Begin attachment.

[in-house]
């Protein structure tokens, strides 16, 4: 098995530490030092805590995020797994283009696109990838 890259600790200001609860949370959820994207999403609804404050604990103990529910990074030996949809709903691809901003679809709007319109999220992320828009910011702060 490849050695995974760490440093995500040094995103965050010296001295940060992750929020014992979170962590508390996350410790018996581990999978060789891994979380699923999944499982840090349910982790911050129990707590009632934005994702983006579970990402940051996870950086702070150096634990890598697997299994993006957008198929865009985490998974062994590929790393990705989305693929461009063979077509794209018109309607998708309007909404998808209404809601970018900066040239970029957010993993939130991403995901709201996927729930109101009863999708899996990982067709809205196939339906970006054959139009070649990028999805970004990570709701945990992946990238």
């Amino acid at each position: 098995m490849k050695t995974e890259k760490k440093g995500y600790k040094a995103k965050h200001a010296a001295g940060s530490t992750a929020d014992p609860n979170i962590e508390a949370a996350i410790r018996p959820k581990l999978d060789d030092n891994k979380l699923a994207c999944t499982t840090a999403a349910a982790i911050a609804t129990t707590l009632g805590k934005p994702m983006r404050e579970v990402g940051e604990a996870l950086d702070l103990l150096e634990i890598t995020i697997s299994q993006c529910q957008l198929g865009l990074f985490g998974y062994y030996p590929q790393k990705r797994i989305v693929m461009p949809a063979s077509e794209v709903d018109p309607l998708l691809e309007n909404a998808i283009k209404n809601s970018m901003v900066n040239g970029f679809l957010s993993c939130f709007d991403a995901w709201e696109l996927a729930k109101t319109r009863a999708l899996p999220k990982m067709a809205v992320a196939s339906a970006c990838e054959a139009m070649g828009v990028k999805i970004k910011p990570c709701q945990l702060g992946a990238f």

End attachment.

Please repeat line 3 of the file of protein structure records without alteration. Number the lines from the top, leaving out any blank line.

């Amino acid at each position: 098995m490849k050695t995974e890259k760490k440093g995500y600790k040094a995103k965050h200001a010296a001295g940060s530490t992750a929020d014992p609860n979170i962590e508390a949370a996350i410790r018996p959820k581990l999978d060789d030092n891994k979380l699923a994207c999944t499982t840090a999403a349910a982790i911050a609804t129990t707590l009632g805590k934005p994702m983006r404050e579970v990402g940051e604990a996870l950086d702070l103990l150096e634990i890598t995020i697997s299994q993006c529910q957008l198929g865009l990074f985490g998974y062994y030996p590929q790393k990705r797994i989305v693929m461009p949809a063979s077509e794209v709903d018109p309607l998708l691809e309007n909404a998808i283009k209404n809601s970018m901003v900066n040239g970029f679809l957010s993993c939130f709007d991403a995901w709201e696109l996927a729930k109101t319109r009863a999708l899996p999220k990982m067709a809205v992320a196939s339906a970006c990838e054959a139009m070649g828009v990028k999805i970004k910011p990570c709701q945990l702060g992946a990238f």